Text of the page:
CDC Director Confirms Dangerous Pattern and “Insufficient Culture of Safety” Surrounding Recent Incidents Involving Anthrax
WASHINGTON, DC – The House Energy and Commerce Subcommittee on Oversight and Investigations, chaired by Rep. Tim Murphy (R-PA), today held a hearing to review recent incidents at the Centers for Disease Control involving anthrax and other dangerous pathogens. The CDC announced in June that more than 80 workers at a CDC lab in Atlanta may have been exposed to live anthrax, prompting an investigation from this committee. Over the past month, additional reports have emerged, adding urgency to this investigation.
Full committee Chairman Fred Upton (R-MI) explained that these incidents taken together raise serious red flags about a lack of oversight and necessary caution. “Add to the possible anthrax exposure the delayed notice provided to CDC leadership about avian flu shipments and the discovery of smallpox vials in a cardboard box in an FDA storage room on the NIH campus, and these incidents no longer appear isolated; a dangerous pattern is emerging, and there are a lot of unknowns out there. When dealing with pathogens such as the ones being discussed today, unknowns are unacceptable.”
CDC Director Tom Frieden acknowledged, “The pattern is an insufficient culture of safety.”
Murphy noted, “The Centers for Disease Control is supposed to be the gold standard in the U.S. public health system and it has been tarnished. We rely on CDC to protect us and uphold the highest standards of safety. But the recent anthrax event and newly disclosed incidents have raised very serious questions about the CDC’s ability to safeguard properly select agents in its own labs.”
Read the complete statement from Subcommittee Chairman Tim Murphy (R-PA) online here.
Dr. Nancy Kingsbury, the Managing Director for Applied Research and Methods at the Government Accountability Office testified on findings from GAO investigations of these incidents. “Our work on this issue has found a continued lack of national standards for designing, constructing, commissioning, and operating high-containment laboratories.” Kingsbury testified, “We believe it’s also important that those procedures be validated, and by that we mean independently tested so that we can be assured that if these procedures be followed, there will be no further episodes.”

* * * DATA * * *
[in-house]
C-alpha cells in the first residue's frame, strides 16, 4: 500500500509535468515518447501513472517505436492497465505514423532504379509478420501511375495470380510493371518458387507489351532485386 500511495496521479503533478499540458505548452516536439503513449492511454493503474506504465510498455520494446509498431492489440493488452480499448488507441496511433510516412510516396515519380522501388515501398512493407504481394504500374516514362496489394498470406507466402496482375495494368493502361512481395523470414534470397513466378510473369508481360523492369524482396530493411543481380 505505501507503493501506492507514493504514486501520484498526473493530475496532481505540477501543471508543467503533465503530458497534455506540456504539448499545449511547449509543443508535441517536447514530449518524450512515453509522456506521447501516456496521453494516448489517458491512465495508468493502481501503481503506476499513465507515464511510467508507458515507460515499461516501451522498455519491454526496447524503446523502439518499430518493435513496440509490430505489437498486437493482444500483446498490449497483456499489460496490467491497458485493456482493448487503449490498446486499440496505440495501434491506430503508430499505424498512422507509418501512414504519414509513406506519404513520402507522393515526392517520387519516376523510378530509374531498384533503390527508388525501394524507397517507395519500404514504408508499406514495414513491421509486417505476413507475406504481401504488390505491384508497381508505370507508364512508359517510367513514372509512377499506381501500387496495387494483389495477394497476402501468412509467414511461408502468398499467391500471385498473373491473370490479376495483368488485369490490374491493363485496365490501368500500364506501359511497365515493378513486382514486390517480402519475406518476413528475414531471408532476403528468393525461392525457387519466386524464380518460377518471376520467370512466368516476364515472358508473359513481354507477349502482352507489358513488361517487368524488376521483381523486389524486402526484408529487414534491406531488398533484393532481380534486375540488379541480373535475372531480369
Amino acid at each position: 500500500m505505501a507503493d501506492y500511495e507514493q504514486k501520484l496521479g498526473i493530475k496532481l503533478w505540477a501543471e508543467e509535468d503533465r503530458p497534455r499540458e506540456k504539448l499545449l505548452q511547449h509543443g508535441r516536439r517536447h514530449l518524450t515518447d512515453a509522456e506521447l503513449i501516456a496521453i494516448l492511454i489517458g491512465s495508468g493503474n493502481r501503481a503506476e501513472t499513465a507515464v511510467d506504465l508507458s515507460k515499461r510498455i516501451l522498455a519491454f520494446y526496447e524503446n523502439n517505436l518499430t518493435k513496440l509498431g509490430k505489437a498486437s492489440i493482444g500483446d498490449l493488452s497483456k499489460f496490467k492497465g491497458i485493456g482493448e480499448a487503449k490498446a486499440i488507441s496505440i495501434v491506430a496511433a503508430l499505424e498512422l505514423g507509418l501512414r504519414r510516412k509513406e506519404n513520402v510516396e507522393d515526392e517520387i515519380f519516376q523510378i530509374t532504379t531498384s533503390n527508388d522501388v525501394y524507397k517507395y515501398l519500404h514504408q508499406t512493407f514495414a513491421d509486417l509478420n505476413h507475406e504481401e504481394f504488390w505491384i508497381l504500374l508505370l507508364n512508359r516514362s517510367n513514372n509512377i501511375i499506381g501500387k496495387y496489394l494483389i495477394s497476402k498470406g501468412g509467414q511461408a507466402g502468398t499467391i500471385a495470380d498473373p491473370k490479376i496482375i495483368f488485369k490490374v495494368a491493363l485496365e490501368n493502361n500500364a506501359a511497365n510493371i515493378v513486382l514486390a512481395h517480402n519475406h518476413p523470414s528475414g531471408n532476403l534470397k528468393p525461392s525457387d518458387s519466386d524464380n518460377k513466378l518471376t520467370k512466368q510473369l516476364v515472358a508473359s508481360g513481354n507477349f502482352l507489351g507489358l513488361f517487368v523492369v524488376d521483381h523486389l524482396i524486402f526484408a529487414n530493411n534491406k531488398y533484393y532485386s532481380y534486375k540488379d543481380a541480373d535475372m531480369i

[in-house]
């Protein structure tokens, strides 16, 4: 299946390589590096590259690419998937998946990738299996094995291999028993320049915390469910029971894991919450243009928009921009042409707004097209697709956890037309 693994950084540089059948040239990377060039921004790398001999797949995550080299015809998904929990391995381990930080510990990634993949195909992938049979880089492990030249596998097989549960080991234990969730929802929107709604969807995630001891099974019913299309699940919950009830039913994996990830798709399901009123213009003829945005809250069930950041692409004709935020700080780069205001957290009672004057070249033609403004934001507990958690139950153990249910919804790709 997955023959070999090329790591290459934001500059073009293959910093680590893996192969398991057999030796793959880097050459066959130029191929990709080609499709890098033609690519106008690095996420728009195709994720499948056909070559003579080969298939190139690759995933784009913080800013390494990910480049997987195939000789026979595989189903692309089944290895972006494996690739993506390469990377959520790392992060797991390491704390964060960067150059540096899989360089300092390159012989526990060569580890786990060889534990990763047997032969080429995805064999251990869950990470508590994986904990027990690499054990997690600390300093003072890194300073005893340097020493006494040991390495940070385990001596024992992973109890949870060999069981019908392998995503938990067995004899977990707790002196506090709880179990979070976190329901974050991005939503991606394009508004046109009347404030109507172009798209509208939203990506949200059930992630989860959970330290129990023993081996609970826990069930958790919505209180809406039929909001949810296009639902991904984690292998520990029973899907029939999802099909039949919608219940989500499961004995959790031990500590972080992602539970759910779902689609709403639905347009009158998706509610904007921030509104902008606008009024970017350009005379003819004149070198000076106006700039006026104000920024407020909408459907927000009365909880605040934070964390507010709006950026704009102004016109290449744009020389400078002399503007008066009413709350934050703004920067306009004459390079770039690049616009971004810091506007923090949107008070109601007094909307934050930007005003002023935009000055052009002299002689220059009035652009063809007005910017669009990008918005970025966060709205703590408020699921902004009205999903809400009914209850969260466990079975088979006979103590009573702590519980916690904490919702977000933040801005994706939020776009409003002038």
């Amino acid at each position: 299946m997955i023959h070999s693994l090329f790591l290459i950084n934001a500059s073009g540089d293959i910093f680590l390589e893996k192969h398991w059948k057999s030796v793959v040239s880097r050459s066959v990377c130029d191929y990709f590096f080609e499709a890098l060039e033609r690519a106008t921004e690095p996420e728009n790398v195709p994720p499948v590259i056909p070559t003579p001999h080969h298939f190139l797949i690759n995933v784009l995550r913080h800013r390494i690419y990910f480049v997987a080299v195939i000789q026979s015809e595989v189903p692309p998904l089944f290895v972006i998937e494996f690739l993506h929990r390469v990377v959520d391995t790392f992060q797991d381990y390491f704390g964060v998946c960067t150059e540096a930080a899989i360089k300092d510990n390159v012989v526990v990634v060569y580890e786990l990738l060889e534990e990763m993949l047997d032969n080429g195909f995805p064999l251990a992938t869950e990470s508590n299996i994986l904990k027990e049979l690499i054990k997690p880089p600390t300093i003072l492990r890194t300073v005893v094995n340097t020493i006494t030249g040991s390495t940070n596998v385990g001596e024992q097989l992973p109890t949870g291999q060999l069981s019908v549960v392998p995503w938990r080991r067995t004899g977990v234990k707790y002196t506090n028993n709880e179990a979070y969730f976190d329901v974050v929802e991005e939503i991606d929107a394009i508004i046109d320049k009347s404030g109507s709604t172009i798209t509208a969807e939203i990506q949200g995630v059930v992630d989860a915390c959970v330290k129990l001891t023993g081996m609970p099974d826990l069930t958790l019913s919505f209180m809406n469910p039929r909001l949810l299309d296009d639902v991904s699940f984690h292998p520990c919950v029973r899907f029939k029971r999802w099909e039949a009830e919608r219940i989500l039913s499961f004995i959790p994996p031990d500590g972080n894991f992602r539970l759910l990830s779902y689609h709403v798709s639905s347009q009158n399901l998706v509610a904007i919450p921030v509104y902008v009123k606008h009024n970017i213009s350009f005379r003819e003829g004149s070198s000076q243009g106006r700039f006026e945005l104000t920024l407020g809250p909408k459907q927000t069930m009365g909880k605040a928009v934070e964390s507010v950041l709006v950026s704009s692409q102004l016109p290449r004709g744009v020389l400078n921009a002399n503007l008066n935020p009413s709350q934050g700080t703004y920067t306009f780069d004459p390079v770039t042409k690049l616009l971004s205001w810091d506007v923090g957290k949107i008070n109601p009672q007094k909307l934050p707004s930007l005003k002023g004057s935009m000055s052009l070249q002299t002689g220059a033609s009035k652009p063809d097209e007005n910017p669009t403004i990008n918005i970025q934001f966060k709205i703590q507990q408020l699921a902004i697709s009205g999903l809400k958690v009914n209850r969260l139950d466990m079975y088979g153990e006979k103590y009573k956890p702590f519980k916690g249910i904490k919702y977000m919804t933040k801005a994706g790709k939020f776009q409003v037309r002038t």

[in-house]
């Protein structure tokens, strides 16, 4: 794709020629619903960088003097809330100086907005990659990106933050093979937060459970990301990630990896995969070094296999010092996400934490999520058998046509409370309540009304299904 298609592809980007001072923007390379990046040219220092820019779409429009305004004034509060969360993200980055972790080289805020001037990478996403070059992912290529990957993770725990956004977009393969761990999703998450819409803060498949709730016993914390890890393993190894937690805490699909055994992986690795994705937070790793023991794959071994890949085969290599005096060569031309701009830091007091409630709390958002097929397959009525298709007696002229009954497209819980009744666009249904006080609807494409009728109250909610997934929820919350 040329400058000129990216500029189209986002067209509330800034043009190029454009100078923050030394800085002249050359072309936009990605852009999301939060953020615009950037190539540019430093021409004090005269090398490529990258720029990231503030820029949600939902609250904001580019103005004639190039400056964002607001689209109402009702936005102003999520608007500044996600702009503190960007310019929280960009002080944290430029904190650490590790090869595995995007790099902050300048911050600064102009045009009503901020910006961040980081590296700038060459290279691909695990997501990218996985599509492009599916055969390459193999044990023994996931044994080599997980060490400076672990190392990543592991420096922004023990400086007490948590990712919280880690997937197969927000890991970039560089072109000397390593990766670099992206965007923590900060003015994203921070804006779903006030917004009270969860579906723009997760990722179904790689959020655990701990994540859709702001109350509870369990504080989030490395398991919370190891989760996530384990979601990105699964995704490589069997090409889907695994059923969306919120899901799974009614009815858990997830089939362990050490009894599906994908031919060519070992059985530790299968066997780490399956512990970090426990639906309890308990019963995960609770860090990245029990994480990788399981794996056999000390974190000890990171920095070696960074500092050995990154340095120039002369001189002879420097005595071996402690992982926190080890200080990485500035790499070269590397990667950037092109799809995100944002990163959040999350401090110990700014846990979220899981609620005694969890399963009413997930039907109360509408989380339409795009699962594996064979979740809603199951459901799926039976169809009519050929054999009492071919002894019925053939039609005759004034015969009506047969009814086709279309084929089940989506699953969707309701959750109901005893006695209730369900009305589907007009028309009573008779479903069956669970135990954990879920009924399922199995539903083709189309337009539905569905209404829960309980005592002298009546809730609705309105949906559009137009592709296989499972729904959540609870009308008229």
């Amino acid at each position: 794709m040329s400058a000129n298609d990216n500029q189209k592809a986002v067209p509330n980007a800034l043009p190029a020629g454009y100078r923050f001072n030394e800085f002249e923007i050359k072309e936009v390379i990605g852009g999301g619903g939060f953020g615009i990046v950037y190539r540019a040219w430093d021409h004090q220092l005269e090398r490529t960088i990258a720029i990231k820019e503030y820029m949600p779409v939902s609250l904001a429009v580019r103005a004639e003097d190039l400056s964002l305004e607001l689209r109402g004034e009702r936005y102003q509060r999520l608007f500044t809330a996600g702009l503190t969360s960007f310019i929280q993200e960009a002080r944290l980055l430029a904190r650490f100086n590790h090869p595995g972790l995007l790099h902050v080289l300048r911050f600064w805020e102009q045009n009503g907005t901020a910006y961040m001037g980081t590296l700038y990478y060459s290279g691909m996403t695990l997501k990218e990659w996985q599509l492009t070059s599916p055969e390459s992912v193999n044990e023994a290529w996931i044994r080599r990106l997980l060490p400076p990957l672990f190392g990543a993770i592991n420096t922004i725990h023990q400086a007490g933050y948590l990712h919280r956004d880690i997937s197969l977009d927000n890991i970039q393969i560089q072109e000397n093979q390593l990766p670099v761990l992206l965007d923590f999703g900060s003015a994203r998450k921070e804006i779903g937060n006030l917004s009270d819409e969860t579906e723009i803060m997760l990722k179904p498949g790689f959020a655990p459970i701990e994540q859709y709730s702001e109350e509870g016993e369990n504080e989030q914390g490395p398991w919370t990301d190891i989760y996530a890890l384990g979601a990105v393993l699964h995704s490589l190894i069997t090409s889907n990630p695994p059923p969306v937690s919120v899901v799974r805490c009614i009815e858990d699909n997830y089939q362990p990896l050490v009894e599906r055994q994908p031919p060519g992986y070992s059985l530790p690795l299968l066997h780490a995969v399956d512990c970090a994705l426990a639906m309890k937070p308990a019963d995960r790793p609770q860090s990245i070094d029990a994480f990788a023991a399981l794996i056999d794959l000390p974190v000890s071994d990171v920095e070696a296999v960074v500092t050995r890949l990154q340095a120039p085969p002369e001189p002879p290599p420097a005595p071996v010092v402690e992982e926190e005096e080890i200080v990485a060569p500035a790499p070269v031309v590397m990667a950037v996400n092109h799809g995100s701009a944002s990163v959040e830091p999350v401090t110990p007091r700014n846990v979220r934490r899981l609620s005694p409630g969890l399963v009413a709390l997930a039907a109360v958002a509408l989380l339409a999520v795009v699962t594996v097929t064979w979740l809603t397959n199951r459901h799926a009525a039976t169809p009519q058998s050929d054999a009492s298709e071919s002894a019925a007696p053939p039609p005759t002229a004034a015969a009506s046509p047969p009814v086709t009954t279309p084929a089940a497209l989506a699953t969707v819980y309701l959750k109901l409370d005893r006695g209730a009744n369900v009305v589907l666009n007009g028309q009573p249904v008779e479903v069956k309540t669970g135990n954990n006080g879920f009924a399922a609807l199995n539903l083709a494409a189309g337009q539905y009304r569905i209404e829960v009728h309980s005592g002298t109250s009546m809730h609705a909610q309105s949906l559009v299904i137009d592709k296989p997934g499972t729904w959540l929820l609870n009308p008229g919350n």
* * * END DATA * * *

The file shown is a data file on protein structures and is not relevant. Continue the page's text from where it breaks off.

The United States Department of Agriculture has also investigated this incident. Dr. Jere Dick, Associate Deputy Administrator at the U.S. Department of Agriculture, testified that the USDA found “a number of the disinfectants used in the response were expired and impacted laboratories used inconsistent methods of disinfection. We found that employees did not have appropriate training in the application of the inactivation protocol, appropriate disinfection of exposed laboratory areas or actions to take in the event of exposure.”
Dick added, “we found no clear management oversight of the incident within the various laboratories that were impacted. There also was no clear, single manager overseeing the overall CDC incident response, which resulted in employee confusion about how to manage the response to the incident.”
Dr. Richard Ebright, Board of Governors Professor of Chemistry and Chemical Biology at Rutgers University, reviewed steps outlined in a 2005 report prepared by the CDC following anthrax incidents at the Southern Research Institute and Children’s Hospital Oakland Research Institute in 2004. Ebright noted, “Had the CDC implemented the recommendations in its 2005 report on the 2005 SRI-CHORI anthrax incident, the 2014 CDC anthrax incidents would not have occurred.”
In addition to the use of expired bleach, the committee learned that in this most recent anthrax incident, “materials were transferred within two plastic Ziploc bags between labs… Anthrax was stored in unlocked refrigerators in an unrestricted hallway, and workers freely passed through the area at the time of inspection.”
Upton added, “There is zero tolerance for unlocked refrigerators and Ziploc bags – those days are over.”